Community banking through the COVID crisis
Credit quality is expected to begin deteriorating later this year with notable losses likely to materialize in 2021.
As I write my column in October, hospitals are filling up with coronavirus patients in different parts of the state after a stable September. Hospitalizations in El Paso have reached an all-time high and there is an upswing in admittances in West Texas, DFW and the Panhandle. There are other hotspots all over the country.
A scientist at Yale, Nicholas Christakis, writes that a potential vaccine will probably not be widely deployed until the U.S. population reaches herd immunity, a level of infection of about 40% of the population. He believes that we will reach that point in 2022. The social and economic impact of the pandemic will last through 2024, which he called the intermediate period. Many aspects of our personal and business lives will be dramatically changed in the post-pandemic period.
Fed Vice Chair Randal Quarles said in a recent speech that banks have been a source of strength during the pandemic because of the regulatory framework put in place after the crisis of 2008 and 2009. Banks have been working with customers and are involved in some forbearance measures with millions of borrowers while at the same time they have made “sizable provisions for expected loan losses.”
It is worth noting that the largest banks have enjoyed strong earnings on trading activities while community banks really stepped up to provide PPP loans: $40 billion for Texas borrowers.
Looking at data from S&P Global Intelligence on Texas community banks, our banks will not see credit losses rise in the near term, but profitability is under pressure because of net interest margins. Third quarter earnings show good credit quality mainly due to PPP and forbearance practices. Credit quality is expected to begin deteriorating later this year with notable losses likely to materialize in 2021.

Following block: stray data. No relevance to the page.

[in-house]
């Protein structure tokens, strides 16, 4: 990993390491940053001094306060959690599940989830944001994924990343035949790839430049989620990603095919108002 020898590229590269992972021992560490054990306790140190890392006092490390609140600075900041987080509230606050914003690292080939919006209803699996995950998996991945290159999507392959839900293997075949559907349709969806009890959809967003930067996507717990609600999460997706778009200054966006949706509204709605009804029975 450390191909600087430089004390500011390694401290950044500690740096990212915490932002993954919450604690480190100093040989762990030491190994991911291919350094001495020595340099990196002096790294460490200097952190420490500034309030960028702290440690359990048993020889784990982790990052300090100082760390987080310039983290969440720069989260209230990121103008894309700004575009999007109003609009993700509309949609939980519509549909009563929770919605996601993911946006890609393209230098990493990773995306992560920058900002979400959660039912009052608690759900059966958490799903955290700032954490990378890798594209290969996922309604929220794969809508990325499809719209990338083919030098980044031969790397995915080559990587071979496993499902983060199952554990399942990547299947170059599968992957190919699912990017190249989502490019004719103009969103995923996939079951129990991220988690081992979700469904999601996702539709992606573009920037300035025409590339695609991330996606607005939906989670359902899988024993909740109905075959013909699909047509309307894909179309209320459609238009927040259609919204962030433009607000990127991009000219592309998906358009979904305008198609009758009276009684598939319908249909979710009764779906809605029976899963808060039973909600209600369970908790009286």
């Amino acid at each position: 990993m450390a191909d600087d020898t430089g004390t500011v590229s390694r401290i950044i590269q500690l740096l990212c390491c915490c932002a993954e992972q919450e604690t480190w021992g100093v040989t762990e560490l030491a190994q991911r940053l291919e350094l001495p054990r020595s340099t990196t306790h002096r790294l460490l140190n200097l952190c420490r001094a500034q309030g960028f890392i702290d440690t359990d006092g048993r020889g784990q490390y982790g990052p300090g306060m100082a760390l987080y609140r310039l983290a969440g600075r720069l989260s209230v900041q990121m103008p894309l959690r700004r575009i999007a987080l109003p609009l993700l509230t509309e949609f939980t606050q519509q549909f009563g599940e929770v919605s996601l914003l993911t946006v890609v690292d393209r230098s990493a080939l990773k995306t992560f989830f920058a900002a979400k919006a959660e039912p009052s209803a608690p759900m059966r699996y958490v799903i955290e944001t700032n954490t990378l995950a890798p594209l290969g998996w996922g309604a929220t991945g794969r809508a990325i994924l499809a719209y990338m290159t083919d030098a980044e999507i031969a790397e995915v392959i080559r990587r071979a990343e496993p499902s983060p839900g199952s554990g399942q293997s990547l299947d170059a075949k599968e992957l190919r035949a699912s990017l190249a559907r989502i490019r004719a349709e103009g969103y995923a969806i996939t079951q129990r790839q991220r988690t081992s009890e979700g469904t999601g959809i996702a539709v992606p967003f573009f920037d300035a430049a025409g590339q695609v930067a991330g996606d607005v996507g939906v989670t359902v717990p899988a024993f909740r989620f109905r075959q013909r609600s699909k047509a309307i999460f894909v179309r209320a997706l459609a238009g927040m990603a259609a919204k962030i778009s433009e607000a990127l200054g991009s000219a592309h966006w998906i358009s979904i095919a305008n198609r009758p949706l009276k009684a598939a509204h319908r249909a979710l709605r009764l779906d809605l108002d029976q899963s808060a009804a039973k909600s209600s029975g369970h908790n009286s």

There is still work that needs to be done in Washington. PPP loan forgiveness needs to be simplified. The provisions in the CARES act on troubled debt restructuring and small bank leverage ratios need to be renewed for at least another year.
If the pandemic takes an even greater toll on the economy, even more help may be needed for community banks with credit quality problems in order to give them more time to work with borrowers and more time to write off bad loans. An aggressive approach from regulators may lead to write-downs that will limit banks’ ability to provide the majority of the country’s small business loans.
Will Congress do anything? There is currently a standoff on another round of COVID spending. Most likely, it will depend on which party wins the presidency and which party controls the Senate. If Republicans maintain the Senate and the White House, action on pro-bank legislation is more likely. However, the view in October from most pundits is that there will be a Republican bloodbath, meaning that the country will be run by Biden, Schumer and Pelosi.
A Democratic sweep will result in trillions more in spending, most of it targeted for states and municipalities. The markets will enjoy a sugar high, but this year’s deficit is already over $3.1 trillion and the national debt is over $25 trillion.
Congressional Democrats will also act on a number of bills involving fair lending, CRA and diversity in hiring and governance. Changes in the leadership of the OCC and the CFPB will change the regulatory landscape.
Community bankers still have a good story to tell about how vital they are to their customers and their local economies. They will just have a harder audience to sell it to.